I now find myself in the older woman role. As I mentor younger women, I try to give perspective—and hopefully wisdom. In this blog post I’d like to “Look Back” on my parenting journey and offer some perspective I wish I had been told.

Start with Scripture

First, be careful from whom you seek advice. Some of the authors I read early on were new parents themselves, or not very far along in their journey. Some had children who later rebelled terribly causing them to change how they parented and write new books. There is a reason the Bible instructs churches to choose leaders who can manage their own household’s well, which includes children (1 Timothy 3:4). For parenting, the best place to start is with scripture. Look up scriptures regarding parenting and study them in context. Dive deep to understand what words mean by looking up the original meaning. There are apps which can help you do this. Use scripture as the primary tool that guides you. If you read or listen to others, filter what they say through scripture. If their advice doesn’t line up with scripture, then don’t follow it. Don’t only go to peers for advice. You don’t know how their approach is going to work long term. Find parents who have grown children or children who are old enough for you to see the outcome of their parenting. Ask them to share their journey – what they have learned including successes and failures. They are not going to be perfect. Ask questions. Be teachable.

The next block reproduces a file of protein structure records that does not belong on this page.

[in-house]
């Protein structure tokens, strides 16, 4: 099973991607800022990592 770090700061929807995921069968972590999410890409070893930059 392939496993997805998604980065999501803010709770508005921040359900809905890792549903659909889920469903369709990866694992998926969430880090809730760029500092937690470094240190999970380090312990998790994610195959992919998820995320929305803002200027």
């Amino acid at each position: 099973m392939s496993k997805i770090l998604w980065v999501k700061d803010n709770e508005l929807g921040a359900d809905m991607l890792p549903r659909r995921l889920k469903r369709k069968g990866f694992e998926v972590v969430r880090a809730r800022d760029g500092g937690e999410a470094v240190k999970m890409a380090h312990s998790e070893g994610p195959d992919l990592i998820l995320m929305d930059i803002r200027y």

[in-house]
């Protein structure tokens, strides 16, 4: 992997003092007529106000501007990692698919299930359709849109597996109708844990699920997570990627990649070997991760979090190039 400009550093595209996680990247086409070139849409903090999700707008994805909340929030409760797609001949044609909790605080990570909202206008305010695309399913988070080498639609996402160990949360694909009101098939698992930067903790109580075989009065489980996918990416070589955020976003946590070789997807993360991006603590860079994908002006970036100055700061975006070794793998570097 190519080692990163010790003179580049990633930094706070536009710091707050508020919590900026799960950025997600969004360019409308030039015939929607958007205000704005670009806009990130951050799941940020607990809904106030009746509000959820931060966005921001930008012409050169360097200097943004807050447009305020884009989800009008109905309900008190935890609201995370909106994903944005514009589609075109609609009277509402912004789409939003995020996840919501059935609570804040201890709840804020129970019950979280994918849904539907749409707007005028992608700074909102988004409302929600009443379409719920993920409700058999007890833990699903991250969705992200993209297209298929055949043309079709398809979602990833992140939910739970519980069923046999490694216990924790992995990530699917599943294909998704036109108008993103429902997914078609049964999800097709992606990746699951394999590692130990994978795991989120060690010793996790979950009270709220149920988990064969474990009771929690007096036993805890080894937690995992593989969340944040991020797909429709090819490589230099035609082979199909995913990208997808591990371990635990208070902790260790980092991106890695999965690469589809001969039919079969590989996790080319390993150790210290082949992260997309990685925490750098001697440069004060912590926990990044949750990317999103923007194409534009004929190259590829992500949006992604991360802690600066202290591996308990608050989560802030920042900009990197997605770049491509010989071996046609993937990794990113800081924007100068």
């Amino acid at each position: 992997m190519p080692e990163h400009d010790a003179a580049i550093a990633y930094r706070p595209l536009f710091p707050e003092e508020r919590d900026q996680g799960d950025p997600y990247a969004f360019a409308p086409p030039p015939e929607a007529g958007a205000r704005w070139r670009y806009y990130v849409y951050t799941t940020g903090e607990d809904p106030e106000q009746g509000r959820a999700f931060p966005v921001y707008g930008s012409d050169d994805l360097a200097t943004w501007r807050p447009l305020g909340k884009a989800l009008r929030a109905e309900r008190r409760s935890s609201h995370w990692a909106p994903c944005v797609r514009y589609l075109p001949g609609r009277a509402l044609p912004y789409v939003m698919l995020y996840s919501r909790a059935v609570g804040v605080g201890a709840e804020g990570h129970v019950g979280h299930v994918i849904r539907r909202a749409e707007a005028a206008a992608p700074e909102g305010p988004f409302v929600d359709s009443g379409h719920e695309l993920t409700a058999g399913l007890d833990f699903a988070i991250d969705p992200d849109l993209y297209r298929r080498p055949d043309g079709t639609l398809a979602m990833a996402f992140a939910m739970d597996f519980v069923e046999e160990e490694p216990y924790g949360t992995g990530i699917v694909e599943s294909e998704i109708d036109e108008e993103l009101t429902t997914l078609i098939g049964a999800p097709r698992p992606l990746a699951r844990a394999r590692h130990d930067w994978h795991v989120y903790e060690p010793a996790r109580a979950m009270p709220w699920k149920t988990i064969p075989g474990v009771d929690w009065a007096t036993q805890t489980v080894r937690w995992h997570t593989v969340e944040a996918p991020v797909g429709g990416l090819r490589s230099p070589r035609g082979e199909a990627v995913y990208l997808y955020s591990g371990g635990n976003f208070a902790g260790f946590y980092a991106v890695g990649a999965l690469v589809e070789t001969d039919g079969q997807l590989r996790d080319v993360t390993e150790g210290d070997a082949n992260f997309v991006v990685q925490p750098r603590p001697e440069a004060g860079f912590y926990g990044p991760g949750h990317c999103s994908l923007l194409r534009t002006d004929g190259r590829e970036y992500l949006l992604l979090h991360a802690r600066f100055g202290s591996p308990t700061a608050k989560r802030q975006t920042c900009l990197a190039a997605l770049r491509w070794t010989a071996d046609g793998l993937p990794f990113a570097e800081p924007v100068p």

Keep perspective

Second, keep perspective. This season of training children who will become adults is short. When my children were little, older moms would often say “it goes so fast.” This comment seemed a little annoying to me at the time. Probably because I was in the thick of things with five children ten and under. Time seemed to pass so slowly. I couldn’t imagine ever being able to say the same thing. But now I do. Perspective sees that the training part of parenting is fast. I am still a parent although my role has changed. The years with the children at home are to teach, instruct, and train. It takes time to do this well. It is worth taking the time to be intentional, present, aware, and to speak Biblical truth into your children’s lives while you can. The seeds planted will grow even if it takes time and is slow. Prepare them with the next season of adulthood on your mind. They will be on their own soon. Perspective will help you look at them as children quickly transitioning to adults.